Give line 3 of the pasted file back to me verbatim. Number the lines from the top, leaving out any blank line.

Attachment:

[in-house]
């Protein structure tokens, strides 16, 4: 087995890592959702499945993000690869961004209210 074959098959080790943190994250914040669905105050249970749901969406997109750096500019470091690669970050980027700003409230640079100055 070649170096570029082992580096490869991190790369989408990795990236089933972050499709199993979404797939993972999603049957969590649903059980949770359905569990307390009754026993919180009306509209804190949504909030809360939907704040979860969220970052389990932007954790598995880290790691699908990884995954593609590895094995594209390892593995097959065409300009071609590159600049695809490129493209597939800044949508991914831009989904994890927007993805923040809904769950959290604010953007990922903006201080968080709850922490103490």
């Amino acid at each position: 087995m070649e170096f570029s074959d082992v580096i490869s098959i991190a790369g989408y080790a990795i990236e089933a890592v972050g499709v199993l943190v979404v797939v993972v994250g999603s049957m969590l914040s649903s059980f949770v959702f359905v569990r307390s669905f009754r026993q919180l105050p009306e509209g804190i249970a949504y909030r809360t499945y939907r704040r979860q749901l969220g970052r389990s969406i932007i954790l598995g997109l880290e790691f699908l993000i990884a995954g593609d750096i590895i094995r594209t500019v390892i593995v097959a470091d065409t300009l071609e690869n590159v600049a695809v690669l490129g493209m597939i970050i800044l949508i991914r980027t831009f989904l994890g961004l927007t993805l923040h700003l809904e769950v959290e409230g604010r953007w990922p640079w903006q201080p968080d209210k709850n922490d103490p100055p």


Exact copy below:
């Amino acid at each position: 087995m070649e170096f570029s074959d082992v580096i490869s098959i991190a790369g989408y080790a990795i990236e089933a890592v972050g499709v199993l943190v979404v797939v993972v994250g999603s049957m969590l914040s649903s059980f949770v959702f359905v569990r307390s669905f009754r026993q919180l105050p009306e509209g804190i249970a949504y909030r809360t499945y939907r704040r979860q749901l969220g970052r389990s969406i932007i954790l598995g997109l880290e790691f699908l993000i990884a995954g593609d750096i590895i094995r594209t500019v390892i593995v097959a470091d065409t300009l071609e690869n590159v600049a695809v690669l490129g493209m597939i970050i800044l949508i991914r980027t831009f989904l994890g961004l927007t993805l923040h700003l809904e769950v959290e409230g604010r953007w990922p640079w903006q201080p968080d209210k709850n922490d103490p100055p």